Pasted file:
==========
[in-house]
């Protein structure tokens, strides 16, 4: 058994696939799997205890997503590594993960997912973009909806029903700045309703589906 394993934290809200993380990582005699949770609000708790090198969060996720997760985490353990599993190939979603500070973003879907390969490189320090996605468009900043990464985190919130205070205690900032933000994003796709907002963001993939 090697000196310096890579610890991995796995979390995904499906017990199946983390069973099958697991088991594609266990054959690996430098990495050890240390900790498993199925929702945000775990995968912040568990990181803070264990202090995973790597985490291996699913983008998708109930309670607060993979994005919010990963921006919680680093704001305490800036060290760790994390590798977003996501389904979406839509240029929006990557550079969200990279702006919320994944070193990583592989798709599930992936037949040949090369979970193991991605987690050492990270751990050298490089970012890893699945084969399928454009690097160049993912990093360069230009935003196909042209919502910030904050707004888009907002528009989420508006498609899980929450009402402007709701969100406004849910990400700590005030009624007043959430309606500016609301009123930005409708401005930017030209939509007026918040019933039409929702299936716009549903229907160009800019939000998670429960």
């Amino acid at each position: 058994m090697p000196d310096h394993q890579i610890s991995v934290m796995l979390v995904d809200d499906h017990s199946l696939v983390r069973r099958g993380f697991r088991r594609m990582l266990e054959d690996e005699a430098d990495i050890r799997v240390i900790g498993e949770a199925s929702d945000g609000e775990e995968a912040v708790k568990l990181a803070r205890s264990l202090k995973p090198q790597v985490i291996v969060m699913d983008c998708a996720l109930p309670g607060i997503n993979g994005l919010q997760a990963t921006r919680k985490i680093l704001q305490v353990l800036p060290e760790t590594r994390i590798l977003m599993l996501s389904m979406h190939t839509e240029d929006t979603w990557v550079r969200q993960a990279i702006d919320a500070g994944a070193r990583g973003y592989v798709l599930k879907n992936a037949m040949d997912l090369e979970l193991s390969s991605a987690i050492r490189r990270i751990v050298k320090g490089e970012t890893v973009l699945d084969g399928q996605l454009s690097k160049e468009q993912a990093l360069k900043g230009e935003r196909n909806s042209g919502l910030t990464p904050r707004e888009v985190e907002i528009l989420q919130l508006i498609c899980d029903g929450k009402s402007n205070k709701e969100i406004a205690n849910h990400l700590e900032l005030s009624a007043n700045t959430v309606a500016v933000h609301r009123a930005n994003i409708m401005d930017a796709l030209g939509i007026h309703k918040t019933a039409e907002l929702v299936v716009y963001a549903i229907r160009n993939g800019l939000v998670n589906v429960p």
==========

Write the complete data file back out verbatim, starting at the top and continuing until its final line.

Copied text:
[in-house]
């Protein structure tokens, strides 16, 4: 058994696939799997205890997503590594993960997912973009909806029903700045309703589906 394993934290809200993380990582005699949770609000708790090198969060996720997760985490353990599993190939979603500070973003879907390969490189320090996605468009900043990464985190919130205070205690900032933000994003796709907002963001993939 090697000196310096890579610890991995796995979390995904499906017990199946983390069973099958697991088991594609266990054959690996430098990495050890240390900790498993199925929702945000775990995968912040568990990181803070264990202090995973790597985490291996699913983008998708109930309670607060993979994005919010990963921006919680680093704001305490800036060290760790994390590798977003996501389904979406839509240029929006990557550079969200990279702006919320994944070193990583592989798709599930992936037949040949090369979970193991991605987690050492990270751990050298490089970012890893699945084969399928454009690097160049993912990093360069230009935003196909042209919502910030904050707004888009907002528009989420508006498609899980929450009402402007709701969100406004849910990400700590005030009624007043959430309606500016609301009123930005409708401005930017030209939509007026918040019933039409929702299936716009549903229907160009800019939000998670429960």
């Amino acid at each position: 058994m090697p000196d310096h394993q890579i610890s991995v934290m796995l979390v995904d809200d499906h017990s199946l696939v983390r069973r099958g993380f697991r088991r594609m990582l266990e054959d690996e005699a430098d990495i050890r799997v240390i900790g498993e949770a199925s929702d945000g609000e775990e995968a912040v708790k568990l990181a803070r205890s264990l202090k995973p090198q790597v985490i291996v969060m699913d983008c998708a996720l109930p309670g607060i997503n993979g994005l919010q997760a990963t921006r919680k985490i680093l704001q305490v353990l800036p060290e760790t590594r994390i590798l977003m599993l996501s389904m979406h190939t839509e240029d929006t979603w990557v550079r969200q993960a990279i702006d919320a500070g994944a070193r990583g973003y592989v798709l599930k879907n992936a037949m040949d997912l090369e979970l193991s390969s991605a987690i050492r490189r990270i751990v050298k320090g490089e970012t890893v973009l699945d084969g399928q996605l454009s690097k160049e468009q993912a990093l360069k900043g230009e935003r196909n909806s042209g919502l910030t990464p904050r707004e888009v985190e907002i528009l989420q919130l508006i498609c899980d029903g929450k009402s402007n205070k709701e969100i406004a205690n849910h990400l700590e900032l005030s009624a007043n700045t959430v309606a500016v933000h609301r009123a930005n994003i409708m401005d930017a796709l030209g939509i007026h309703k918040t019933a039409e907002l929702v299936v716009y963001a549903i229907r160009n993939g800019l939000v998670n589906v429960p």